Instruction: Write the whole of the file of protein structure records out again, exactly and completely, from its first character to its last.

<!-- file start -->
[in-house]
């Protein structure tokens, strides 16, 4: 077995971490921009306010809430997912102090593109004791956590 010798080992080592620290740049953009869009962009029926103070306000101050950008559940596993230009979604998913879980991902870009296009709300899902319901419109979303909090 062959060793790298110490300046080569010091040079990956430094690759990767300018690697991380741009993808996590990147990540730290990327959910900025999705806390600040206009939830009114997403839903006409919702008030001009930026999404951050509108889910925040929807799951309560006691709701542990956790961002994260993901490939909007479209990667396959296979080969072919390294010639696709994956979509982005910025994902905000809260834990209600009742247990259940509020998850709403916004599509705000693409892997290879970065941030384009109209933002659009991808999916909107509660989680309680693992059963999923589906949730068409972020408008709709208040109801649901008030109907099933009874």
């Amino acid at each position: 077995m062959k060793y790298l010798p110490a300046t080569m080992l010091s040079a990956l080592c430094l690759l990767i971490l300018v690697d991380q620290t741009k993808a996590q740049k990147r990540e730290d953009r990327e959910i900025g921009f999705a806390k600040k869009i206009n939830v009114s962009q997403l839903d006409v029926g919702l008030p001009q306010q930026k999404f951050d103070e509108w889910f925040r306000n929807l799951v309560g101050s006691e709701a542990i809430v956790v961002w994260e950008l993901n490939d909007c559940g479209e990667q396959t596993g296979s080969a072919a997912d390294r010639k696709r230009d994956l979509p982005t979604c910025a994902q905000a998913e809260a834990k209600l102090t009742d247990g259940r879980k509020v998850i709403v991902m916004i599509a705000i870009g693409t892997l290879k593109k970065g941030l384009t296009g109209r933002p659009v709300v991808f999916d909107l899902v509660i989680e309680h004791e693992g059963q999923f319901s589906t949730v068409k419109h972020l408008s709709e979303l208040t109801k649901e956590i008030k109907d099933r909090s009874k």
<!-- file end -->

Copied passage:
[in-house]
């Protein structure tokens, strides 16, 4: 077995971490921009306010809430997912102090593109004791956590 010798080992080592620290740049953009869009962009029926103070306000101050950008559940596993230009979604998913879980991902870009296009709300899902319901419109979303909090 062959060793790298110490300046080569010091040079990956430094690759990767300018690697991380741009993808996590990147990540730290990327959910900025999705806390600040206009939830009114997403839903006409919702008030001009930026999404951050509108889910925040929807799951309560006691709701542990956790961002994260993901490939909007479209990667396959296979080969072919390294010639696709994956979509982005910025994902905000809260834990209600009742247990259940509020998850709403916004599509705000693409892997290879970065941030384009109209933002659009991808999916909107509660989680309680693992059963999923589906949730068409972020408008709709208040109801649901008030109907099933009874």
């Amino acid at each position: 077995m062959k060793y790298l010798p110490a300046t080569m080992l010091s040079a990956l080592c430094l690759l990767i971490l300018v690697d991380q620290t741009k993808a996590q740049k990147r990540e730290d953009r990327e959910i900025g921009f999705a806390k600040k869009i206009n939830v009114s962009q997403l839903d006409v029926g919702l008030p001009q306010q930026k999404f951050d103070e509108w889910f925040r306000n929807l799951v309560g101050s006691e709701a542990i809430v956790v961002w994260e950008l993901n490939d909007c559940g479209e990667q396959t596993g296979s080969a072919a997912d390294r010639k696709r230009d994956l979509p982005t979604c910025a994902q905000a998913e809260a834990k209600l102090t009742d247990g259940r879980k509020v998850i709403v991902m916004i599509a705000i870009g693409t892997l290879k593109k970065g941030l384009t296009g109209r933002p659009v709300v991808f999916d909107l899902v509660i989680e309680h004791e693992g059963q999923f319901s589906t949730v068409k419109h972020l408008s709709e979303l208040t109801k649901e956590i008030k109907d099933r909090s009874k």